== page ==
Budapest - Spring 2008
Trip Start Apr 08, 2008
1Trip End Apr 20, 2008
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The Castle District, the River Danube embankments and the whole of Andrássy út (Ut or Utca means street or avenue) have been officially recognized as UNESCO World Heritage Sites, and it would indeed be a shame to miss them out
In Pest, arguably the most important sight is Andrássy út. As far as Kodály Körönd both sides are lined with large shops and flats built close together. Between there and Heroes' Square the houses are detached and altogether grander. Under the whole runs continental Europe's oldest Underground railway, most of whose stations retain their original appearance
Visitors who have at least three days at their disposal, after having seen the sights in the Castle District and along the Danube embankments and Andrássy út, might like to take their pick from the following. The neo-Gothic Parliament has a beautiful interior, containing amongst other things the Hungarian Crown Jewels. It's not far from there to Saint Stephen's Basilica, where the Holy Right Hand of the founder of Hungary, King Saint Stephen is on display. It's also well worth taking the stair (or the lift if your less adventurous) top of the tower for 1500 HUF, from where there is a superb view over the rooftops. One of the jewels of Andrássy út is the Opera House.
The imposing Dohány utca Synagogue is as outstanding a building as its small garden, including metallic weeping willow tree dedicated to the memory of the victims of the Holocaust, is moving. In between the sightseeing, but in truth an integral part of the Budapest scene, you cannot leave out the various bastions to Hungarian cuisine and café culture: for example, Gerbeaud Café (The BEST coffee, cakes, and pastries), and the Százéves, Biarritz, Fortuna, Alabárdos, Arany Szarvas, Kárpátia and the world famous Mátyás Pince Restaurants.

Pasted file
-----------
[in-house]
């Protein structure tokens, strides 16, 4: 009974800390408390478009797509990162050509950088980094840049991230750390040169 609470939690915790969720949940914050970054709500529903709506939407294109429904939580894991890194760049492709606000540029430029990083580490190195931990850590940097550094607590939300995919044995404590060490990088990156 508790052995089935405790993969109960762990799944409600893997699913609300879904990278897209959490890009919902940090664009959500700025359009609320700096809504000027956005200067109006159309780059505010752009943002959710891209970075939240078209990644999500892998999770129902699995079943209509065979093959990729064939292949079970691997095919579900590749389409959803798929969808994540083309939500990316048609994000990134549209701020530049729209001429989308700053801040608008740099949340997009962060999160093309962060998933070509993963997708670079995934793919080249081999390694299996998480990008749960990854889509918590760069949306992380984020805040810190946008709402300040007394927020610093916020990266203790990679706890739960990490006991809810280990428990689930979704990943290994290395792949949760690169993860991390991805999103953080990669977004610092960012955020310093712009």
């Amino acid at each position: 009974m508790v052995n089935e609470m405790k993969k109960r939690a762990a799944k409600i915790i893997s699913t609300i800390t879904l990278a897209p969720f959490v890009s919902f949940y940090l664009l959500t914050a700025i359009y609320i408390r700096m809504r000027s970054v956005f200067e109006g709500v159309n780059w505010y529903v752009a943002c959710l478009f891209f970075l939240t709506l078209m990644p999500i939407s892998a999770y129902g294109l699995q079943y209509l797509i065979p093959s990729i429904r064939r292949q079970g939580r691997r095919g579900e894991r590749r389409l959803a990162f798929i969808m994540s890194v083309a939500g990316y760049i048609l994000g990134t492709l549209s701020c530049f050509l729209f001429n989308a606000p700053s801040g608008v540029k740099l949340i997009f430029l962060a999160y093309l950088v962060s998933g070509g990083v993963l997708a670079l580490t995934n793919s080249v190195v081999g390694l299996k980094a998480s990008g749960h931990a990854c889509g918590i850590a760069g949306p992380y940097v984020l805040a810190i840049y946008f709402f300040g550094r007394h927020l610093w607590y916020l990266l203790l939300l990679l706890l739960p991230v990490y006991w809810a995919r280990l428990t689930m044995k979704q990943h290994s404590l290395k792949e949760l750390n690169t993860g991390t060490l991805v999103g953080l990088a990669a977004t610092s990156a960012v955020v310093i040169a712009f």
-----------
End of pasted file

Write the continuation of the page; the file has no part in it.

Between the wars Budapest's coffee houses were famous. Taking on some of the functions of English clubs each had its own loyal clientele
Nowadays Budapest is once again becoming known to visitors as much for being a mecca for shoppers - a reputation which last held true a century ago - as for being a country that for half of that century had been held in the ruthless grip of Communism. Whilst from the 1950's onwards there was never any shortage of basic foods, generations of locals and visitors alike were denied the finer things in life. Nowadays there are two trends discernable amongst retailers in Budapest: "big is beautiful" and "small is beautiful." Which is to say that there are now a host of huge shopping malls which have revolutionized people's approach to shopping. The biggest, and from an architectural point of view perhaps the most interesting, is the West End City Centre situated between Nyugati tér and Lehel tér in Pest. But perhaps surprisingly, the number of smaller outlets offering "luxury" goods and services has also mushroomed - especially Fashion Street - a city block of high end clothing stores. Vaci Utca is one of the main pedestrian thoroughfares and perhaps the most famous street of central Budapest. It features a large number of restaurants and fashion outlets catering primarily to the tourist market. The line of cafés and shops are worth seeing - at least once.